TWC2 volunteers monitor the media and government statements to stay abreast of developments regarding Covid-19 in SIngapore, particularly the situation among migrant workers residing in dormitories. Unless the Covid situation among migrant workers deteriorates again, this is likely to be the last of the monthly summaries we started in August.
If readers spot any errors or can help fill any gaps in the picture, please drop a note to <firstname.lastname@example.org> with the header “Covid-19 summary, attention Kellock”.
- Barring some major unexpected setback, the end of the COVID crisis in the dorms seems now to be in its final phase, with new cases now averaging less than one per day.
- Since the outbreak of COVID in the dorms, about 17% of all dorm residents have been infected.
- Analyzing patterns of infection since the start of the crisis, small dorms have generally fared better than larger dorms. The smallest dorms, those with capacity less than under 25, have as a group experienced a dramatically lower infection rate, less than a tenth of the average across all sizes. The very largest dorms also seem to have fared somewhat better than the average, while midsize dorms (500 to 5000 capacity) have suffered the highest infection rates.
Data here is derived from Ministry of Health (MOH) figures, primarily their Daily Reports: https://www.moh.gov.sg/covid-19/situation-report
Cumulative cases (since start of the pandemic)
- As of 31 October, a total of 54,497 dorm residents have been declared infected, a 0.1% increase in total cases during the month of October.
- The 54,497 cases represent about 17% of the total dorm population of 323,000. Despite some predictions early in the epidemic that the dorm outbreak might only halt when infection levels reached “herd immunity”, it has been halted (at least for now) well short of the 60% to 70% required for typical herd immunity.
- In the week to 31 October, 4 new dorm cases were declared, a 95% drop compared to the 83 dorm cases in the final week of September and averaging less than one per day.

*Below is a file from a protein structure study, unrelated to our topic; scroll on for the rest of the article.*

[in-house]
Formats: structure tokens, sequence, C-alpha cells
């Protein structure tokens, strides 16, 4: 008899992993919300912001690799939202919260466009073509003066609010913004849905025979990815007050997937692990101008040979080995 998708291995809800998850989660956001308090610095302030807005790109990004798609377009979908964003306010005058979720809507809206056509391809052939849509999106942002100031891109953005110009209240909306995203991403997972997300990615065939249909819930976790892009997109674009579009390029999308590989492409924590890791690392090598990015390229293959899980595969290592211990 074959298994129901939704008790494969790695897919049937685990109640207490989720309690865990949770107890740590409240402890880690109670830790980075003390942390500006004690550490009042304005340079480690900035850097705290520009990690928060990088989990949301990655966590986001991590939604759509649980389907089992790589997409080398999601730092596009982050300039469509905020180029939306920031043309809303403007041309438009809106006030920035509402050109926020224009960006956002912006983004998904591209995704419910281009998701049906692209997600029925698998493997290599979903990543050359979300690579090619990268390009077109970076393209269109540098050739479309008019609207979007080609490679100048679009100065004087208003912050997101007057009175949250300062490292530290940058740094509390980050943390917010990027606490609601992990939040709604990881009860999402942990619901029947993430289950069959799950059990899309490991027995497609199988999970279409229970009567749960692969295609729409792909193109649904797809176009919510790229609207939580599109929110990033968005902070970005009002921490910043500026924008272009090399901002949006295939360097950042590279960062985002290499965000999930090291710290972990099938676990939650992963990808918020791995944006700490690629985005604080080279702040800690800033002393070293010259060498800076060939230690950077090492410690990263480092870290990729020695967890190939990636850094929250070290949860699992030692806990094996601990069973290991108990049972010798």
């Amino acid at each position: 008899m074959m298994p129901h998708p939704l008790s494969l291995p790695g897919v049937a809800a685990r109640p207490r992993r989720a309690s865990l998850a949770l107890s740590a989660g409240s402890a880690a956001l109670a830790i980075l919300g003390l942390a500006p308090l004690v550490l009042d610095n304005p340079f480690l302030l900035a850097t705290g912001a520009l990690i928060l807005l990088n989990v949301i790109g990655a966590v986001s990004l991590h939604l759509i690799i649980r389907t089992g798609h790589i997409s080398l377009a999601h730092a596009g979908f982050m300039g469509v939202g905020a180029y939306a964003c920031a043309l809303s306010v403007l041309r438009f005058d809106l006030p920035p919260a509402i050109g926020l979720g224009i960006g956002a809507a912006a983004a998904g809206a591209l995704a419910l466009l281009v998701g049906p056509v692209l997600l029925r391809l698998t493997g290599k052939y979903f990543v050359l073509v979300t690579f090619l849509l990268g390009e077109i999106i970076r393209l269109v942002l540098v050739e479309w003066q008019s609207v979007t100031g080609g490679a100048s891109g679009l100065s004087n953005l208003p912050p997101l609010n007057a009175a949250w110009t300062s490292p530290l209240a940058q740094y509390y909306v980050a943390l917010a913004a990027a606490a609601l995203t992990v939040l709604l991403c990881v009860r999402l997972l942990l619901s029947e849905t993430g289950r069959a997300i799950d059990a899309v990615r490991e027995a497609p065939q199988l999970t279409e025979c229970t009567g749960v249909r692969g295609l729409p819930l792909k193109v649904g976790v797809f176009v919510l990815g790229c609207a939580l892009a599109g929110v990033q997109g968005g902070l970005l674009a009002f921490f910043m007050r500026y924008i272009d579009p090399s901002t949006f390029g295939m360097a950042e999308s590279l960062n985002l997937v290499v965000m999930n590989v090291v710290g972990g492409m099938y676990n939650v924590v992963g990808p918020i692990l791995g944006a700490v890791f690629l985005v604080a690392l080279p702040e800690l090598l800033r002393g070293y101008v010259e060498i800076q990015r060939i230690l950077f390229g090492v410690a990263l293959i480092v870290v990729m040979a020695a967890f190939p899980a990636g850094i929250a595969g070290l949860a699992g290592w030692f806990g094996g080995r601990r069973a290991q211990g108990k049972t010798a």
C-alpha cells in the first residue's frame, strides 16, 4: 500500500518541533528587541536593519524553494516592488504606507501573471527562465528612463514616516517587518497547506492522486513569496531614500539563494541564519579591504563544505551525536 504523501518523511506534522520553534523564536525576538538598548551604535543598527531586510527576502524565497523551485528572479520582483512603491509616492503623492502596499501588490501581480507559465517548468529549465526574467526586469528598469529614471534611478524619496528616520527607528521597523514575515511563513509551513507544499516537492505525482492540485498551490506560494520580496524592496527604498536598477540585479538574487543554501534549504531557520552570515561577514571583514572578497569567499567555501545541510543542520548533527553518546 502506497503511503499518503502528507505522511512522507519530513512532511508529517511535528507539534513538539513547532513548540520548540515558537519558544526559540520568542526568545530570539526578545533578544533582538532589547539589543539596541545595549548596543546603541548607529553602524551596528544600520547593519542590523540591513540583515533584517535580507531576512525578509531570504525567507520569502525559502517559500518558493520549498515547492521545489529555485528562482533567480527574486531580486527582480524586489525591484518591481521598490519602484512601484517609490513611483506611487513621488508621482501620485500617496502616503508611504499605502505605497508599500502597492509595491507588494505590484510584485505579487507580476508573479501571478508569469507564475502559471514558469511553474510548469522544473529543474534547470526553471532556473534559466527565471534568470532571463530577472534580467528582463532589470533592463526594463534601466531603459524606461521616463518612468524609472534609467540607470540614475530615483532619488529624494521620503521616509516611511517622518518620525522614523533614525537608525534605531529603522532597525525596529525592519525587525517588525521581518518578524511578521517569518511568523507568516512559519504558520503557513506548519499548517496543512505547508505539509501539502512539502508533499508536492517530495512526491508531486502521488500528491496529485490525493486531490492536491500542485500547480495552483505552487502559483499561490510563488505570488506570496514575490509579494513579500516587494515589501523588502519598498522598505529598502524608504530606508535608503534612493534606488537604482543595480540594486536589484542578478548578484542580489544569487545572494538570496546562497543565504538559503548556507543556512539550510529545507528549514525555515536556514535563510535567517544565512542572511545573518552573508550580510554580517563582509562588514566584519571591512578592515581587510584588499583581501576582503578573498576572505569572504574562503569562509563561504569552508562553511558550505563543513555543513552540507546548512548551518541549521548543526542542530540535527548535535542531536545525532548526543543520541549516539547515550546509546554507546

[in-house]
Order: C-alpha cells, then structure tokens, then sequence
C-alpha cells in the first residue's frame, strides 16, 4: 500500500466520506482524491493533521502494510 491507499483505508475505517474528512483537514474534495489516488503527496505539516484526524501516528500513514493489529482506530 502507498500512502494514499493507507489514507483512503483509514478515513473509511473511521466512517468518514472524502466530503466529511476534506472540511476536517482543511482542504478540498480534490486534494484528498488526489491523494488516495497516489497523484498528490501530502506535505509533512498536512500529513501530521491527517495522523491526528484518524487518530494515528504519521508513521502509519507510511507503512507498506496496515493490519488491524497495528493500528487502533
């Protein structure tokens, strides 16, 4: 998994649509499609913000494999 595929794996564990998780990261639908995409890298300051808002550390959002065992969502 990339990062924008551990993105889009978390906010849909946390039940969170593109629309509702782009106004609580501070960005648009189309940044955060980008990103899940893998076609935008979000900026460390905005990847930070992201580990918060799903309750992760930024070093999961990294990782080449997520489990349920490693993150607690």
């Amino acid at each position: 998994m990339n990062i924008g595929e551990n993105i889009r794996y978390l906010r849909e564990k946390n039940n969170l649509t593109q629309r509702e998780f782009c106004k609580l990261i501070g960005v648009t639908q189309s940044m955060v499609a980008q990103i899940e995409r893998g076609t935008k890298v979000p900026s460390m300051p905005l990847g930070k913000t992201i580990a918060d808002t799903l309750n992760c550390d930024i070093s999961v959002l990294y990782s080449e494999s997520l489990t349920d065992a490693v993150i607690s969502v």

- For October as a whole, a total of 48 new cases were detected in dorms, an average of about 1.5 new cases per day. The following graph shows total new cases in dorms per month from July to October.
Deaths and critical illness
On 12 October Singapore announced the first COVID fatality in almost 3 months, a 64-year-old permanent resident (not a migrant worker) who had been in intensive care. There have been no other COVID fatalities or ICU cases in the month of October.
Hospitalised and in care facilities
As of 31 October there were 74 people in hospitals and Community Care Facilities (CCFs), about 70% down compared to the figure of 250 at the end of September and about 99% down compared to the figure of 5,687 at the end of July. (These are total numbers in Hospitals plus CCFs and they are across the total population, not just migrant workers.)
Dorm infection patterns
With new COVID infections in the dorms now reduced to less than one per day, we have been looking back through the data we collected over the last few months, analysing the pattern of infections across dorm types, – Purpose-built (PBDs) and Factory-converted (FCDs) – and sizes. The following chart shows cumulative infections (total since the start of the outbreak) as a percentage of the total approved capacity of dorms in the size category (capacity including infected and non-infected dorms in the category).
Two things can be seen from this chart:
- The smallest dorms – those with under 25 men – have fared best by far, with an infection rate of about 1.3%, less than a tenth of the average across all sizes [footnote 1]. This is primarily because the majority of the smallest dorms escaped infection completely, an outcome which makes intuitive sense: the probability that at least one worker will introduce an infection to his dorm is proportional (albeit not linearly) to the number of workers in the dorm. And when one case arrives in a dorm, it is likely to spread rapidly to others in the dorm. Most of the smallest dorms completely avoided COVID infection.